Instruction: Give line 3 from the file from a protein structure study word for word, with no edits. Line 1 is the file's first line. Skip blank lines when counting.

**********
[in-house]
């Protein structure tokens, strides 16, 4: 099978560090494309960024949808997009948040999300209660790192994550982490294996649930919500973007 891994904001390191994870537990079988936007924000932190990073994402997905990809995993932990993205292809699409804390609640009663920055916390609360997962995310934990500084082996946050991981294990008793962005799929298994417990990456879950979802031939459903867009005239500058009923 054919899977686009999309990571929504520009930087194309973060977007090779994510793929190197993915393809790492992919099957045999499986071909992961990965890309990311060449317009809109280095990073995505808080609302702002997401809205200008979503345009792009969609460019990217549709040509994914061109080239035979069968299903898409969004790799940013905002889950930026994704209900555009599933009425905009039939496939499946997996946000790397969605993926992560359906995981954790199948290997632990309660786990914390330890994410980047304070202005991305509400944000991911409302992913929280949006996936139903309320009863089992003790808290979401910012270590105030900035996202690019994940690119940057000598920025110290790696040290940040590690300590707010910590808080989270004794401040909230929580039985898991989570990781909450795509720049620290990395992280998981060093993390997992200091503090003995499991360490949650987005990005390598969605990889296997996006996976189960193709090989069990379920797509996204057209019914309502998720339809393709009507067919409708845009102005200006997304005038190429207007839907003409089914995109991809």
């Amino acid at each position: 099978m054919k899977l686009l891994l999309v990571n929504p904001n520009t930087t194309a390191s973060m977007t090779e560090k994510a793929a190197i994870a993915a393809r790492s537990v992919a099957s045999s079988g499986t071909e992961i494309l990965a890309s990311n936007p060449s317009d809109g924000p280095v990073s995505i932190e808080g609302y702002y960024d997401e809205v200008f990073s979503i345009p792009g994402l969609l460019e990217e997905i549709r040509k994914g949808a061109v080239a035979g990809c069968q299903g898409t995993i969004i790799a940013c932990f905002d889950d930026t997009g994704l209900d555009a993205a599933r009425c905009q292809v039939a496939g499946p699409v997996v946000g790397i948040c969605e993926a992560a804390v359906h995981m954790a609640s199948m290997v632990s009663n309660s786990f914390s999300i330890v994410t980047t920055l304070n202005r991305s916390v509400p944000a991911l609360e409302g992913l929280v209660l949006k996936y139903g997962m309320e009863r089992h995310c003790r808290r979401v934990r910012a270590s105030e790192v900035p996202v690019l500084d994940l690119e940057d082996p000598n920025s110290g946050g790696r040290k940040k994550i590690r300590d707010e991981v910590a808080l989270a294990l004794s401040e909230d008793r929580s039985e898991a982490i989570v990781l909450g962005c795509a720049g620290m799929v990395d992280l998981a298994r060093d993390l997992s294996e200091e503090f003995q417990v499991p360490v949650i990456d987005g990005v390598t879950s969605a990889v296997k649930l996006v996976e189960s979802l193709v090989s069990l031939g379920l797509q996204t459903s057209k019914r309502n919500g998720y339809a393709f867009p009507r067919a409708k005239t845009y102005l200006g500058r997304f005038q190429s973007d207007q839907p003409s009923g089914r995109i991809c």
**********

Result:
């Amino acid at each position: 099978m054919k899977l686009l891994l999309v990571n929504p904001n520009t930087t194309a390191s973060m977007t090779e560090k994510a793929a190197i994870a993915a393809r790492s537990v992919a099957s045999s079988g499986t071909e992961i494309l990965a890309s990311n936007p060449s317009d809109g924000p280095v990073s995505i932190e808080g609302y702002y960024d997401e809205v200008f990073s979503i345009p792009g994402l969609l460019e990217e997905i549709r040509k994914g949808a061109v080239a035979g990809c069968q299903g898409t995993i969004i790799a940013c932990f905002d889950d930026t997009g994704l209900d555009a993205a599933r009425c905009q292809v039939a496939g499946p699409v997996v946000g790397i948040c969605e993926a992560a804390v359906h995981m954790a609640s199948m290997v632990s009663n309660s786990f914390s999300i330890v994410t980047t920055l304070n202005r991305s916390v509400p944000a991911l609360e409302g992913l929280v209660l949006k996936y139903g997962m309320e009863r089992h995310c003790r808290r979401v934990r910012a270590s105030e790192v900035p996202v690019l500084d994940l690119e940057d082996p000598n920025s110290g946050g790696r040290k940040k994550i590690r300590d707010e991981v910590a808080l989270a294990l004794s401040e909230d008793r929580s039985e898991a982490i989570v990781l909450g962005c795509a720049g620290m799929v990395d992280l998981a298994r060093d993390l997992s294996e200091e503090f003995q417990v499991p360490v949650i990456d987005g990005v390598t879950s969605a990889v296997k649930l996006v996976e189960s979802l193709v090989s069990l031939g379920l797509q996204t459903s057209k019914r309502n919500g998720y339809a393709f867009p009507r067919a409708k005239t845009y102005l200006g500058r997304f005038q190429s973007d207007q839907p003409s009923g089914r995109i991809c």